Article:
Three Things to Consider Before You Buy Your First Fly Fishing Reel
Some reels are better than others for the type of fishing you’ll be doing.
Humans have been practicing what we now call flyfishing since the times of the Roman Empire. The gear has evolved quite a bit over the centuries, but one thing hasn’t changed—the primal connection flyfishing establishes between an angler and a fish. The surges, tugs, and turns are telegraphed up your fly line, through the rod and down to your hands. You feel the wild power of the fish, a reward (which can be addicting!) for having fooled it into taking your fly. At the same time, the line and the long rod absorb some of the energy of a fish’s runs and pulls, tiring it and allowing you to bring it in.
The fly reel does more than simply store fly line out of the way. It can help tame a fish too. In some cases, you need a fly reel with a strong, smooth drag so that a fish can make long, powerful runs without breaking the leader. In other situations, though, you don’t need a reel capable of applying a lot of pressure on a fish. In fact, sometimes the best fly reel is one that doesn’t apply much pressure at all. It all depends on what you’re fishing for and where.
Here are a few quick tips that can help you choose a fly feel:
1. For smaller fish such as stream trout and when using a light leader, a click-and-pawl fly reel is a good choice.
Redington’s Zero fly reel has a click-and-pawl drag system and is light for its size, making for easy casting. Redington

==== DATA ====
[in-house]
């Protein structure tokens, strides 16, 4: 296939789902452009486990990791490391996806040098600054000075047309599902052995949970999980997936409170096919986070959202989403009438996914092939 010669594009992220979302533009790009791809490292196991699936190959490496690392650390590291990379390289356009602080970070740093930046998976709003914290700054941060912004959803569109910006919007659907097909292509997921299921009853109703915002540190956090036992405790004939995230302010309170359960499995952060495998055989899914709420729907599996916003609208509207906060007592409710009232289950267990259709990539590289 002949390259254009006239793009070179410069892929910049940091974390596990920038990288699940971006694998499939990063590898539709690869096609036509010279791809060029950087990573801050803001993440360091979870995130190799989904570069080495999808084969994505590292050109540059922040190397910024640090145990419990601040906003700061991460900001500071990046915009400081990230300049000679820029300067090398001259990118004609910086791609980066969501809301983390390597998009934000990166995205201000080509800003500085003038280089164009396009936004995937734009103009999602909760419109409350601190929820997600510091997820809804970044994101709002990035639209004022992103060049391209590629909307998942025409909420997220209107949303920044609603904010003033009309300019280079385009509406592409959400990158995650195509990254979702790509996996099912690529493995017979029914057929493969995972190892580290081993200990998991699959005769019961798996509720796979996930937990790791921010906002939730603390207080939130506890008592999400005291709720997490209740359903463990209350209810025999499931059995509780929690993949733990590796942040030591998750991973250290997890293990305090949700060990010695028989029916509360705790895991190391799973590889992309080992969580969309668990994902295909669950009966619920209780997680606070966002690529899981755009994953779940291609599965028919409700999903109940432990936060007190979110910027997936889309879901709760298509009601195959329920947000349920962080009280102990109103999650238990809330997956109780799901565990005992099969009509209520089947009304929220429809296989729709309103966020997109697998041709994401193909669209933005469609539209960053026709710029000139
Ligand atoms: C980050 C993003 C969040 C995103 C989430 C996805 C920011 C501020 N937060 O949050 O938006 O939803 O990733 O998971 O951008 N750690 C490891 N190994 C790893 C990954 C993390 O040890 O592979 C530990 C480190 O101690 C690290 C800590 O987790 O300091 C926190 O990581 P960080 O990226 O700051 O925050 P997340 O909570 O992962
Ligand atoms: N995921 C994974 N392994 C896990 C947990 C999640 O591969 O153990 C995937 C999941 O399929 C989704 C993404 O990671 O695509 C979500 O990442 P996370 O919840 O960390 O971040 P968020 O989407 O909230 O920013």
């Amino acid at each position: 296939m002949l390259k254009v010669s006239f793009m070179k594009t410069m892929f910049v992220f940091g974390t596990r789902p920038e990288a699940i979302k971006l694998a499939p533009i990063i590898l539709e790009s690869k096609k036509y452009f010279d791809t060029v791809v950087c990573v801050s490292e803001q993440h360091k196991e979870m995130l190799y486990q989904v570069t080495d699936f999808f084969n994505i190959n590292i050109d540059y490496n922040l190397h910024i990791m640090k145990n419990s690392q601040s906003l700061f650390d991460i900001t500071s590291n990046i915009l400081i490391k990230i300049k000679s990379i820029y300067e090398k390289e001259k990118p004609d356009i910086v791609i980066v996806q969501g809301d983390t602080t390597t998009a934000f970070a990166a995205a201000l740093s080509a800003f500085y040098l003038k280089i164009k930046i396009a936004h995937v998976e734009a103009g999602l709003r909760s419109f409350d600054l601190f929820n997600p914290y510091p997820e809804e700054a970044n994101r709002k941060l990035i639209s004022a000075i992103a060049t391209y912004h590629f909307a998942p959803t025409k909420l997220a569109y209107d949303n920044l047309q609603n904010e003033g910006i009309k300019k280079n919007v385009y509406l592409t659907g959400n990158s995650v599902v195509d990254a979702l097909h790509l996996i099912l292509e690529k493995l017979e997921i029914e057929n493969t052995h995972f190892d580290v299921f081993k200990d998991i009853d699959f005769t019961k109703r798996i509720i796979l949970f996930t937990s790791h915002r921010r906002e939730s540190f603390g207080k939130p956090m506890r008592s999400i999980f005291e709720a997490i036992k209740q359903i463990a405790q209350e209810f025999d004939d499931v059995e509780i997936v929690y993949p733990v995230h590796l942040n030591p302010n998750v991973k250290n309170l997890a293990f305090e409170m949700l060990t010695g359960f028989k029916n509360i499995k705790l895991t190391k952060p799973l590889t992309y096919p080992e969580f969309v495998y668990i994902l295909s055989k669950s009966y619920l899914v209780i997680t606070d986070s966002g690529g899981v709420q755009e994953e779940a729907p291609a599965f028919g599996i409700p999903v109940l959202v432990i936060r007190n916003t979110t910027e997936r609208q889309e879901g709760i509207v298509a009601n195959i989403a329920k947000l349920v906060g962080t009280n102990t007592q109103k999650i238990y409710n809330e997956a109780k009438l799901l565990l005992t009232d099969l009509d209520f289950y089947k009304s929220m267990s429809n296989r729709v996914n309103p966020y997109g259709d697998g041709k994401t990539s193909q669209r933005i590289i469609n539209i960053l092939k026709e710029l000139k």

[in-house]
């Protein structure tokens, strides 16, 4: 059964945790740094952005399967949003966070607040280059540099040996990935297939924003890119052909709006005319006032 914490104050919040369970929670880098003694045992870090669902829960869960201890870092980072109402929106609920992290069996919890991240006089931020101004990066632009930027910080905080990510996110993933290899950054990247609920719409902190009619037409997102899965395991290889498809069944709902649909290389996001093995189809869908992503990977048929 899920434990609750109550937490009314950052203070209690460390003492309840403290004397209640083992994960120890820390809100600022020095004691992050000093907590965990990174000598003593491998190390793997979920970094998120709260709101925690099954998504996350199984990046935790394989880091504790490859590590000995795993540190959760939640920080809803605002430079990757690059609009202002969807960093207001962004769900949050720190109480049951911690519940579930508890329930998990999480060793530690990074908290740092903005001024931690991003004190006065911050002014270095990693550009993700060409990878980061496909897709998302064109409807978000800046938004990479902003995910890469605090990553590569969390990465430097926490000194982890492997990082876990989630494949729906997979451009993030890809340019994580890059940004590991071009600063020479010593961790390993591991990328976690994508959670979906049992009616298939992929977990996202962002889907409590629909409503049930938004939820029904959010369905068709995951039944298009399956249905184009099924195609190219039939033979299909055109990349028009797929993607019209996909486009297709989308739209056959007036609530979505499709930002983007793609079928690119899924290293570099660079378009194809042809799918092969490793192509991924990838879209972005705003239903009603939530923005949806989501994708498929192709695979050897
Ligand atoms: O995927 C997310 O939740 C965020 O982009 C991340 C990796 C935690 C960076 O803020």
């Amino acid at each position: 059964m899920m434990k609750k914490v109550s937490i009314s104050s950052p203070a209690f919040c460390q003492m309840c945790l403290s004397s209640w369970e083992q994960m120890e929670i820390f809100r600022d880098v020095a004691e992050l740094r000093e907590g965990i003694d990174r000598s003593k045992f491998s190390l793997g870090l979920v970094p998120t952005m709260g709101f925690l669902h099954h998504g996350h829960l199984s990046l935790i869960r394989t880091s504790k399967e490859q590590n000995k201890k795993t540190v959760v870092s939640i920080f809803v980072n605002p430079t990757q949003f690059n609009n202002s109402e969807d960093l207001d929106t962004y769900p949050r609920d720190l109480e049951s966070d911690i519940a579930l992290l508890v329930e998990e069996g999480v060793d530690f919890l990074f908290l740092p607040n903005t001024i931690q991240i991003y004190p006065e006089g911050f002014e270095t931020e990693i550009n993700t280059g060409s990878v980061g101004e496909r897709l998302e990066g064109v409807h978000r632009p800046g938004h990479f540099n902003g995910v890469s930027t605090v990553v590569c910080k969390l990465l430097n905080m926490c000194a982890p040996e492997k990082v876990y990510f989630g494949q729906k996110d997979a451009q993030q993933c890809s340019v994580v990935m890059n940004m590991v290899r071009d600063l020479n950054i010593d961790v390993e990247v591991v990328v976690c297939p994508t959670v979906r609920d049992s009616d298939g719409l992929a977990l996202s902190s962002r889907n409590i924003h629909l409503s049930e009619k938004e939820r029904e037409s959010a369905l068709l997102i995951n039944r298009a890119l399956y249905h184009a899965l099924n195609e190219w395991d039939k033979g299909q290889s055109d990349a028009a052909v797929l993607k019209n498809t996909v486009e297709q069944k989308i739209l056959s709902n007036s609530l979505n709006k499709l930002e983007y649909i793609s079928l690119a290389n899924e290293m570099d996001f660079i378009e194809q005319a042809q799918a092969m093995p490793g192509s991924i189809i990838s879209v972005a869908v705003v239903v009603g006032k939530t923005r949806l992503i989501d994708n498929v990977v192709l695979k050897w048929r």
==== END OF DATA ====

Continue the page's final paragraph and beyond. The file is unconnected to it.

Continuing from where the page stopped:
These reels have drag systems that consist of a small curved metal lever that engages the teeth of a cog when line is pulled off of the reel, turning the spool backwards. This provides a low but steady amount of pressure on the line, but typically not enough so that a lunging fish will break a light leader. These reels also produce the classic buzzing sound when a fish makes a long run and takes out line—music to an angler’s ears!
A click-and-pawl reel can also work just fine for bigger fish hooked on heavier leaders. You simply need to apply some light pressure with your non-rod hand to the side of the spool as it spins. “Palming the reel” while holding the rod near-vertical is a classic method of slowing a running fish, and when done properly, is very effective.
2. For large fish such as northern pike and river trout and when using a heavy leader, go with a disc-drag fly reel.
While palming the spool of a click-and-pawl reel will certainly slow down a fish, it’s not always easy to execute. The fish could snap the leader if you apply too much pressure, or take out a lot of line if you don’t apply enough. That can also make for a prolonged fight, which can tire a fish out to the point where its survival may be in question if you plan to release it.
A disc-drag fly reel operates by pressing together two discs of different material (such as steel and cork) when the reel spool turns backward. That provides smooth and constant pressure on a fish so that you can fight it without having to palm the spool. You can also adjust the amount of pressure on a disc-drag reel by turning a knob, so you can use one for different sizes and species of fish.
3. For saltwater fishing, get a reel designed for saltwater use.
A sealed disc drag is the highlight of the Piscifun Crest fly reel, which is designed for use in saltwater. Piscifun
Saltwater is corrosive and can ruin tackle if it’s not thoroughly rinsed soon after use. Additionally, sand particles are often suspended in salt water, which can cause wear and jam moving parts. Saltwater fly feels are made of corrosion-resistant components and are built to prevent water from intruding into critical areas, such as the drag system.
While you can use a freshwater reel in saltwater and rinse it off afterward, you’ll need to disassemble the reel to clean it thoroughly every time. A saltwater reel is a bit more expensive than a freshwater reel of similar quality, but it’s an investment in worry-free fishing.